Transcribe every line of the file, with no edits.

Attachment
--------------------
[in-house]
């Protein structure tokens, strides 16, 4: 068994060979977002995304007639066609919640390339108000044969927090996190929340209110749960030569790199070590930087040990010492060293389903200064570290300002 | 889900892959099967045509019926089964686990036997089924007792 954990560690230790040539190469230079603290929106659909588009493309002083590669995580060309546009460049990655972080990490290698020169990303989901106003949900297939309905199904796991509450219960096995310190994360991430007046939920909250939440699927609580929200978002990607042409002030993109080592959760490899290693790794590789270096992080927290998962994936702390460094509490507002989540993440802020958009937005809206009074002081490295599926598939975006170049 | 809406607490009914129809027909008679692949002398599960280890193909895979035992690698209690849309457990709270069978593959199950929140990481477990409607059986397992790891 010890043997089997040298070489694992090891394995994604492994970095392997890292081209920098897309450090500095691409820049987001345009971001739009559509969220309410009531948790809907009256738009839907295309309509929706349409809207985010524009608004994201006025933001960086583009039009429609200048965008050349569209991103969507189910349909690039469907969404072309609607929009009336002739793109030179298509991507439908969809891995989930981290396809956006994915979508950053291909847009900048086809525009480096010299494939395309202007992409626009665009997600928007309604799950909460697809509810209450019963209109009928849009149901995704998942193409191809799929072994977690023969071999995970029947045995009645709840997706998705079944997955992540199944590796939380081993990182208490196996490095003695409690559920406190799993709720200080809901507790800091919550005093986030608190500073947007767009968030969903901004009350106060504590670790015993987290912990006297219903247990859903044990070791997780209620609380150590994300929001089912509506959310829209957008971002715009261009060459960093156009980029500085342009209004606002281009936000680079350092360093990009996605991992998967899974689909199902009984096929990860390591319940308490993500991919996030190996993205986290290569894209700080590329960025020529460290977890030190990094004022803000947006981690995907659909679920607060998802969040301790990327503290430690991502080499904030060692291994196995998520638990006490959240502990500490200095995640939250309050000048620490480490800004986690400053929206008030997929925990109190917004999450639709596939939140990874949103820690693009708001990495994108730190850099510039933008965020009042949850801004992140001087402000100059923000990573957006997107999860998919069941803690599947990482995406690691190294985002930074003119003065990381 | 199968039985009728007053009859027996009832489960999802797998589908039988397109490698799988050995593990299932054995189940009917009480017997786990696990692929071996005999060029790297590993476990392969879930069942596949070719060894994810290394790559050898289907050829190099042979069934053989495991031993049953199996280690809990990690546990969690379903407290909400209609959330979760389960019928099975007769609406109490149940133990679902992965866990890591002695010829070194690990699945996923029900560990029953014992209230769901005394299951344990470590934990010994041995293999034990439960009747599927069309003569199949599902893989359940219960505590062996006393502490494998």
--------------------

[in-house]
């Protein structure tokens, strides 16, 4: 068994060979977002995304007639066609919640390339108000044969927090996190929340209110749960030569790199070590930087040990010492060293389903200064570290300002 | 889900892959099967045509019926089964686990036997089924007792 954990560690230790040539190469230079603290929106659909588009493309002083590669995580060309546009460049990655972080990490290698020169990303989901106003949900297939309905199904796991509450219960096995310190994360991430007046939920909250939440699927609580929200978002990607042409002030993109080592959760490899290693790794590789270096992080927290998962994936702390460094509490507002989540993440802020958009937005809206009074002081490295599926598939975006170049 | 809406607490009914129809027909008679692949002398599960280890193909895979035992690698209690849309457990709270069978593959199950929140990481477990409607059986397992790891 010890043997089997040298070489694992090891394995994604492994970095392997890292081209920098897309450090500095691409820049987001345009971001739009559509969220309410009531948790809907009256738009839907295309309509929706349409809207985010524009608004994201006025933001960086583009039009429609200048965008050349569209991103969507189910349909690039469907969404072309609607929009009336002739793109030179298509991507439908969809891995989930981290396809956006994915979508950053291909847009900048086809525009480096010299494939395309202007992409626009665009997600928007309604799950909460697809509810209450019963209109009928849009149901995704998942193409191809799929072994977690023969071999995970029947045995009645709840997706998705079944997955992540199944590796939380081993990182208490196996490095003695409690559920406190799993709720200080809901507790800091919550005093986030608190500073947007767009968030969903901004009350106060504590670790015993987290912990006297219903247990859903044990070791997780209620609380150590994300929001089912509506959310829209957008971002715009261009060459960093156009980029500085342009209004606002281009936000680079350092360093990009996605991992998967899974689909199902009984096929990860390591319940308490993500991919996030190996993205986290290569894209700080590329960025020529460290977890030190990094004022803000947006981690995907659909679920607060998802969040301790990327503290430690991502080499904030060692291994196995998520638990006490959240502990500490200095995640939250309050000048620490480490800004986690400053929206008030997929925990109190917004999450639709596939939140990874949103820690693009708001990495994108730190850099510039933008965020009042949850801004992140001087402000100059923000990573957006997107999860998919069941803690599947990482995406690691190294985002930074003119003065990381 | 199968039985009728007053009859027996009832489960999802797998589908039988397109490698799988050995593990299932054995189940009917009480017997786990696990692929071996005999060029790297590993476990392969879930069942596949070719060894994810290394790559050898289907050829190099042979069934053989495991031993049953199996280690809990990690546990969690379903407290909400209609959330979760389960019928099975007769609406109490149940133990679902992965866990890591002695010829070194690990699945996923029900560990029953014992209230769901005394299951344990470590934990010994041995293999034990439960009747599927069309003569199949599902893989359940219960505590062996006393502490494998």